However trivial in the larger context, the criticism itself is definitely true: almost every detail of the case against Trump has been presented at least three times -- in the service of arguing for documents and witnesses, then in a lengthy and very detailed chronology, and finally (?) in thematic form, reflecting the division of charges into two broad articles. I would not be surprised if, tomorrow, it were all repeated again!

The strategies of both sides reflect the reality that the Senate itself is not the only audience of their presentations and rebuttals. It might not even be the major audience. The nation as a whole is the ultimate audience, and each side seeks to mobilize its electoral base. The House impeachment managers, for their part, want their messages to communicate at times of convenience to all members of their national audience, wherever and whenever they happen to have a chance to listen to the news. The repetition may be irritating to senators, but most members of the wider audience can't spend the whole day watching the trial -- they will probably rely on mass media summaries that will comb out the repetition in favor of the most recent or most dramatic iteration.

They also want to assure that audience that no Republican senator can now claim ignorance of the serious charges they are leveling, and the evidence already collected to support those charges. If those senators vote for acquittal, the Democrats will point to the blatant absurdity of a whole party caucus turning their back on "high crimes and misdemeanors" without seriously engaging with questions of truth.

Likewise, the president's defenders will not be primarily speaking to the Democratic senators. In fact, they may realize that their assertions in defense of Trump will sound to Democrats and many observers as completely disconnected from reality. Their primary audience (in addition to Trump himself) is Trump's electoral base, who will, if past experience serves as guidance, accept their talking points at face value. These defenders know that the care with which the House managers assembled their indictment, including their hundreds of quotes, clips, texts, and legal citations, are not likely to weigh nearly as much with that base as the mocking commentary of Fox News and other Trump allies.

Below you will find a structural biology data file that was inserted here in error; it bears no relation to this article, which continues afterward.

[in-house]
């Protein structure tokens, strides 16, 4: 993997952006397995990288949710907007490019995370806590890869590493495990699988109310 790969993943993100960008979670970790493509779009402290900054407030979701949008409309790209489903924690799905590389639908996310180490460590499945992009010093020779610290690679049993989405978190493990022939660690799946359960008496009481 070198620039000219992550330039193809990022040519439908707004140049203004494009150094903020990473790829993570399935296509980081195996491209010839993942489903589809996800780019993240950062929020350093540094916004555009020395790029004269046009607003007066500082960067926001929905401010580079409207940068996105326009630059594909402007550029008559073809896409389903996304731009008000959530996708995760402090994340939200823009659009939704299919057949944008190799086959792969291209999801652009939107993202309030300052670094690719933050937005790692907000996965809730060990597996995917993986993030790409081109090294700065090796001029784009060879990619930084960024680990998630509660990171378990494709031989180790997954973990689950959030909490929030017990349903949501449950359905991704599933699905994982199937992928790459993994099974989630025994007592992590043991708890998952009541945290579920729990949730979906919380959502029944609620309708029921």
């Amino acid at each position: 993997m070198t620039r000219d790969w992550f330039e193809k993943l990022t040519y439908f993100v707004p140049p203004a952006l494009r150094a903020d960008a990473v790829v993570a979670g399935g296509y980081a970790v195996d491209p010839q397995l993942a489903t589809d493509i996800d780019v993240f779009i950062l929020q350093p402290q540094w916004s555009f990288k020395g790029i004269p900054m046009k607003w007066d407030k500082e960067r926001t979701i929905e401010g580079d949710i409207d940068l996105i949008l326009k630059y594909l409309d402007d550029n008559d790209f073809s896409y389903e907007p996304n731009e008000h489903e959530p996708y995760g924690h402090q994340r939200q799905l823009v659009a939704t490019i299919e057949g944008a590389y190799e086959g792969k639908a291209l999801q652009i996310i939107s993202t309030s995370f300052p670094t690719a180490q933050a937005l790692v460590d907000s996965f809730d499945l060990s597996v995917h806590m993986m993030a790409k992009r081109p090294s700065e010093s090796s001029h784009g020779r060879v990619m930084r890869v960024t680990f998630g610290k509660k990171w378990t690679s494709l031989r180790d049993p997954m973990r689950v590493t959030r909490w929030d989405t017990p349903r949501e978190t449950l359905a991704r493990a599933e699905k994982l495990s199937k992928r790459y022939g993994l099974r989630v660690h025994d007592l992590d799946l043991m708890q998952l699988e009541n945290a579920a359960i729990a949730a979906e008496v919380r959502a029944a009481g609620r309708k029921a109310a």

If it's not already obvious, my own point of view is that the House case as presented was effective and persuasive. However, I wasn't pleased with all of it. For rhetorical reasons (just to give an example), to make Trump's cat and mouse game with Zelenskii even more dastardly than it certainly already was, the managers probably exaggerated the "desperation" of Ukraine to obtain an Oval Office meeting with Trump for their new president.

For us contemporary descendants of the "Publishers of Truth" (a nickname for the first generation of Quaker evangelists), the issue of truth continues to be a central priority. Adam Schiff's summary tonight focused exactly on that concern: